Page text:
Mint and Honey: the bitter

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Today, I kick off my Mint & Honey series with a deeper look at the bitter, the mint.

I have often struggled with coping with my insecurities, fears and failures by smothering my circumstances in honey. I believe that this probably a pretty common and somewhat natural response to diversity but I also think this natural response has been nurtured and coaxed by our western culture. “How are you?” “Fine, thank-you.” and follows the normal pleasantries

If we went around answering how are you’s with “actually, life sucks right now” or “I’m really hurting and unsure how to handle life” we would first startle the asker and second startle ourselves. We would have to require more time, more dedication and more loyalty if we wanted to have these honest conversations. We would have to completely challenge our roots (especially our southern ones) and culture of conversation. Now, in no way am I suggesting we spill our hearts to all we greet. What I am trying to share though, is that we each need to come to a place of honesty with ourselves and with the people we share loyal relationships with.

There have been times when people I love and trust like my husband and mother have asked ” how are you” and instead of seizing an opportunity to share my hurt or worry, I chose the easier way out. “things are good” or “I’m doing great” when actually the opposite is true. And it’s not necessarily true that I’m trying to front for their sake or I’m consciously trying to shy away. If anything, I’m trying to convince myself that it’s all good. Most of the time, I do an excellent job.

And then I drown in the honey. I suffocate from it. Did you know that bees do the same thing? They can drown in their own labor that they worked so hard for. They drown in their own honey. The thing that gives them purpose and life kills them.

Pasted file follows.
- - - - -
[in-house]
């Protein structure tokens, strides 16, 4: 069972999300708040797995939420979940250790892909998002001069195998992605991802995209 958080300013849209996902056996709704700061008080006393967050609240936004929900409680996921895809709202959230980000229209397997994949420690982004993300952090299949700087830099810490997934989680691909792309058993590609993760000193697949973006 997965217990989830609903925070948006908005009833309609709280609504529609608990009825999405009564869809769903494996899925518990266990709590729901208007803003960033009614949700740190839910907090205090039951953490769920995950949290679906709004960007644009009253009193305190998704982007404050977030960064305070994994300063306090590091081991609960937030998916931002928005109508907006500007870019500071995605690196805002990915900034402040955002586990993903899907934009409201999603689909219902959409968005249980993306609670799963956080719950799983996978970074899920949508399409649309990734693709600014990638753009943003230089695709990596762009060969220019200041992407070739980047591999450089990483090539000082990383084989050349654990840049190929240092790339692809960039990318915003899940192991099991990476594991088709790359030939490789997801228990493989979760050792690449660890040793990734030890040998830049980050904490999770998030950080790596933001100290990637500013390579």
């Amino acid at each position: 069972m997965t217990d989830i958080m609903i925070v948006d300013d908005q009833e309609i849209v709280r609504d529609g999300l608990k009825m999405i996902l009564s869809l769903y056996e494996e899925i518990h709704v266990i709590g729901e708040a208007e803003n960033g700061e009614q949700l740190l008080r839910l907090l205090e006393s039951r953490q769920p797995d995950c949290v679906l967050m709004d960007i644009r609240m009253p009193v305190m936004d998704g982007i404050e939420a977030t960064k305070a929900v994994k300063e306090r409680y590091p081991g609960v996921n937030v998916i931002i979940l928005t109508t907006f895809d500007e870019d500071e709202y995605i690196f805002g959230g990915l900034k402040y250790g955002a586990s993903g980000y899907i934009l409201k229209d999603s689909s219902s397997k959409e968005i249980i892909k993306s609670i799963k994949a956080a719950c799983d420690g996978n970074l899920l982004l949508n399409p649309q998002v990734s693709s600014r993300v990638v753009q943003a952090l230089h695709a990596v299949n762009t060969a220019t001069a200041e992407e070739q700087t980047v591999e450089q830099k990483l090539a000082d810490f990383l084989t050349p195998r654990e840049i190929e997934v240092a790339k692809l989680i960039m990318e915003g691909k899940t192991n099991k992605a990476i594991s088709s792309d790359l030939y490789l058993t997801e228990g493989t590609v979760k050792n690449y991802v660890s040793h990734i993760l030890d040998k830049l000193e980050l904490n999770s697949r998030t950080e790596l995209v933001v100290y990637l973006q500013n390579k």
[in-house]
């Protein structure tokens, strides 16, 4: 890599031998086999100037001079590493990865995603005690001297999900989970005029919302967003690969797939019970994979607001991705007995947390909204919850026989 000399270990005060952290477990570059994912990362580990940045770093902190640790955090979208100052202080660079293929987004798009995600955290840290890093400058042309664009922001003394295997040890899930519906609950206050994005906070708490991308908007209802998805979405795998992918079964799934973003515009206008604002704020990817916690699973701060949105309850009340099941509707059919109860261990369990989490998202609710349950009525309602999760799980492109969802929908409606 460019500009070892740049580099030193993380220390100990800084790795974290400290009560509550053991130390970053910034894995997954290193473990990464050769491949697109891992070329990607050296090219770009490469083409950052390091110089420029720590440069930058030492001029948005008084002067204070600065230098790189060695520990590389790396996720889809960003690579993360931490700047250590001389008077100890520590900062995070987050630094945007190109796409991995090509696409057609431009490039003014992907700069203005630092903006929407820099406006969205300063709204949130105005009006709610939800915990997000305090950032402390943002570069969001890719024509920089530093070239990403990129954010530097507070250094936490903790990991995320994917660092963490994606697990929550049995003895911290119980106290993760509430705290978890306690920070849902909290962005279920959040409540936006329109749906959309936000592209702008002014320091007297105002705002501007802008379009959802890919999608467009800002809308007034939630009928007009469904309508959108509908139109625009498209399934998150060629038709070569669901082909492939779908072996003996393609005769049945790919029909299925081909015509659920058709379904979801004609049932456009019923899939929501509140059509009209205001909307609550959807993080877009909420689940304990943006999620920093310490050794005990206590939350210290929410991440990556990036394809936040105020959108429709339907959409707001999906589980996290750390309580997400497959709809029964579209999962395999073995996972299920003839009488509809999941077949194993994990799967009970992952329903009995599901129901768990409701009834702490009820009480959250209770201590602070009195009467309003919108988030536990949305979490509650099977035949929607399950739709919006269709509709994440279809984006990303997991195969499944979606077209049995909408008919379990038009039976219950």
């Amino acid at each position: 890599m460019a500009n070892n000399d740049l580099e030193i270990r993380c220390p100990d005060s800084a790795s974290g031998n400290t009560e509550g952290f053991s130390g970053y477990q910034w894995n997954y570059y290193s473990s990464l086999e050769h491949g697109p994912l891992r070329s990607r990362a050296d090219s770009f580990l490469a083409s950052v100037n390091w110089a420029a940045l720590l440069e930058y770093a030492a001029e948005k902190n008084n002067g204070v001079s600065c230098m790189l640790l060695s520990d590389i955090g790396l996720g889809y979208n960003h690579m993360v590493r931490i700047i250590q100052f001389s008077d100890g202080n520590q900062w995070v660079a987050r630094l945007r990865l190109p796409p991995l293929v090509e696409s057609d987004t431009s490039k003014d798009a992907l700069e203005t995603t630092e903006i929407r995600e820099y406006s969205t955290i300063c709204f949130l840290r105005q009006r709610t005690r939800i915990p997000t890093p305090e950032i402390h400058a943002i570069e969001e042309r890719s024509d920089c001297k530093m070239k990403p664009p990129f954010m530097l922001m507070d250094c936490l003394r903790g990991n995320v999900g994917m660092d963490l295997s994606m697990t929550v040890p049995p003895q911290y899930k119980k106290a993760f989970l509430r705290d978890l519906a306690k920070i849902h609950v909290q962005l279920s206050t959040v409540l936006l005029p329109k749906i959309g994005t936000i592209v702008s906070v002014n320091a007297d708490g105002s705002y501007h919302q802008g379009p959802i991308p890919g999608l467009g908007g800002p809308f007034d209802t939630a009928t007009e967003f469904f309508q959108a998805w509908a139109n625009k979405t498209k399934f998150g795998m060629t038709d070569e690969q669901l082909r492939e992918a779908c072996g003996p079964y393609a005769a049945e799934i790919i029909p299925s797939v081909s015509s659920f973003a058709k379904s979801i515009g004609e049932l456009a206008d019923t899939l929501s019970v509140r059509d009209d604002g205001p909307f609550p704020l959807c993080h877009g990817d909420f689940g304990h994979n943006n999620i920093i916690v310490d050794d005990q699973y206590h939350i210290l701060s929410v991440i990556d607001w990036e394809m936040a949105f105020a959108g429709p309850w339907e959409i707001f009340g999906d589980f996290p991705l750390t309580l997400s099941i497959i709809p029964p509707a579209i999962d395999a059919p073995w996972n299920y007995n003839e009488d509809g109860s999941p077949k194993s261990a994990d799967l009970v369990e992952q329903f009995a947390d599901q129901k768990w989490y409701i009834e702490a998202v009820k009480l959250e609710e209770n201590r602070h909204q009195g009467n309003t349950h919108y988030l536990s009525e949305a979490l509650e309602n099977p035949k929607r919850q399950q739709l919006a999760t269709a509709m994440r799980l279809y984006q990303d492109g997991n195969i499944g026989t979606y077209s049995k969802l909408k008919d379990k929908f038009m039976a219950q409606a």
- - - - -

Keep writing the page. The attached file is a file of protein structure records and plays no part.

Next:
Isn’t it true for us too? The things we break our backs for (relationships, happiness, purpose) are the things we end up drowning in. And it is mostly likely because we approach these things with too much honey and not enough mint. We rather drown in the honey then hold up our bitter mint to the light.

We need the bitter. We need pain. We need hurt. It is healthy to grieve, it is healthy to cry it is healthy to be honest about what we are really going through. We need not be ashamed of the bitter mint because it what connects us to the rest of humanity. It influences and encourages community. The bitter is what usually inspires big movements. I get countless invitations to benefits, fundraisers, walks, runs to uplift a marginalized group or help a person who is struggling through cancer. People flock and join because of the bitter and when that happens the sweet, the honey, flows.

So today, I encourage those who cope with the bitter of life by drowning in the honey like myself to hold the mint with open palm. Find someone you trust to see it and carry it for you. Watch your relationships deepen, your sense of self open and the mint to taste a little bit less bitter. but don’t throw out all the honey. We need that too and we will chat about that more next time.

If you feel like if the bittermint of life is all too much and you find yourself drowning find help now. Seek counseling, seek loyalty and honesty and remember that there is always hope and that you are always loved.

Holding the mint up,
Sydney

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